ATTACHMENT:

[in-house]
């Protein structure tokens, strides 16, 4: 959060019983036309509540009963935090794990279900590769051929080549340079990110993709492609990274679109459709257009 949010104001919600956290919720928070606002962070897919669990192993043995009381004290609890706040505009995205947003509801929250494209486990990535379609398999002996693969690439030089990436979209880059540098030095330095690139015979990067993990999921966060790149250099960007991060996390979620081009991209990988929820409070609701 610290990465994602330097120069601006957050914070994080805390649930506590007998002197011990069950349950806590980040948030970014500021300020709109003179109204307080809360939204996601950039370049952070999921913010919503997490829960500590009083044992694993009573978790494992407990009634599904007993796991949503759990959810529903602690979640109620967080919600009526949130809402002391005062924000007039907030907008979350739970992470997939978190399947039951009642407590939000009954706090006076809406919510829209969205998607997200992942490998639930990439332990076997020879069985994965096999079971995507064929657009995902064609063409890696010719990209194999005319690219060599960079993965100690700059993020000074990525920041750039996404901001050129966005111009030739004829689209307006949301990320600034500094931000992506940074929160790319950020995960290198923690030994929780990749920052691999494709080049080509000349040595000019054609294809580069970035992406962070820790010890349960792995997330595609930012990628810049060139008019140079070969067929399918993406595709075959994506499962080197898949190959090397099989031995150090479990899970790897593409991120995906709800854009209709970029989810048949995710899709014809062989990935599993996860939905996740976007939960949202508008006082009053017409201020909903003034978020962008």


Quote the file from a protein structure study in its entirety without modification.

[in-house]
């Protein structure tokens, strides 16, 4: 959060019983036309509540009963935090794990279900590769051929080549340079990110993709492609990274679109459709257009 949010104001919600956290919720928070606002962070897919669990192993043995009381004290609890706040505009995205947003509801929250494209486990990535379609398999002996693969690439030089990436979209880059540098030095330095690139015979990067993990999921966060790149250099960007991060996390979620081009991209990988929820409070609701 610290990465994602330097120069601006957050914070994080805390649930506590007998002197011990069950349950806590980040948030970014500021300020709109003179109204307080809360939204996601950039370049952070999921913010919503997490829960500590009083044992694993009573978790494992407990009634599904007993796991949503759990959810529903602690979640109620967080919600009526949130809402002391005062924000007039907030907008979350739970992470997939978190399947039951009642407590939000009954706090006076809406919510829209969205998607997200992942490998639930990439332990076997020879069985994965096999079971995507064929657009995902064609063409890696010719990209194999005319690219060599960079993965100690700059993020000074990525920041750039996404901001050129966005111009030739004829689209307006949301990320600034500094931000992506940074929160790319950020995960290198923690030994929780990749920052691999494709080049080509000349040595000019054609294809580069970035992406962070820790010890349960792995997330595609930012990628810049060139008019140079070969067929399918993406595709075959994506499962080197898949190959090397099989031995150090479990899970790897593409991120995906709800854009209709970029989810048949995710899709014809062989990935599993996860939905996740976007939960949202508008006082009053017409201020909903003034978020962008």